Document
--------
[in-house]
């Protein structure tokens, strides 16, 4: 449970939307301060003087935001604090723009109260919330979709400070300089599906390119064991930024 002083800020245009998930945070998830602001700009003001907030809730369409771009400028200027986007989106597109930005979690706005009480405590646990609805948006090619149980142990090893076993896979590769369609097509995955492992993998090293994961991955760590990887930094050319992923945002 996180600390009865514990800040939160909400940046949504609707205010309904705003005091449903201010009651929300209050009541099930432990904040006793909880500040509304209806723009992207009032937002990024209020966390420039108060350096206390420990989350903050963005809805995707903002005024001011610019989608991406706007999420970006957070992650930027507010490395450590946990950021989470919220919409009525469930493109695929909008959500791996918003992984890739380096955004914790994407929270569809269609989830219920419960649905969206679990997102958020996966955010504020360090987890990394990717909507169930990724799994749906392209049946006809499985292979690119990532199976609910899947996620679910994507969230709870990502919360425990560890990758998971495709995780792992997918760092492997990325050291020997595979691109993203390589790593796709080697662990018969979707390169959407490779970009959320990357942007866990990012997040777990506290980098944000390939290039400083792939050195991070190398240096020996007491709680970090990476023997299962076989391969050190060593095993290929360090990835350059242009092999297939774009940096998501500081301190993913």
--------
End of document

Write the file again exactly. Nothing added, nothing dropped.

[in-house]
């Protein structure tokens, strides 16, 4: 449970939307301060003087935001604090723009109260919330979709400070300089599906390119064991930024 002083800020245009998930945070998830602001700009003001907030809730369409771009400028200027986007989106597109930005979690706005009480405590646990609805948006090619149980142990090893076993896979590769369609097509995955492992993998090293994961991955760590990887930094050319992923945002 996180600390009865514990800040939160909400940046949504609707205010309904705003005091449903201010009651929300209050009541099930432990904040006793909880500040509304209806723009992207009032937002990024209020966390420039108060350096206390420990989350903050963005809805995707903002005024001011610019989608991406706007999420970006957070992650930027507010490395450590946990950021989470919220919409009525469930493109695929909008959500791996918003992984890739380096955004914790994407929270569809269609989830219920419960649905969206679990997102958020996966955010504020360090987890990394990717909507169930990724799994749906392209049946006809499985292979690119990532199976609910899947996620679910994507969230709870990502919360425990560890990758998971495709995780792992997918760092492997990325050291020997595979691109993203390589790593796709080697662990018969979707390169959407490779970009959320990357942007866990990012997040777990506290980098944000390939290039400083792939050195991070190398240096020996007491709680970090990476023997299962076989391969050190060593095993290929360090990835350059242009092999297939774009940096998501500081301190993913």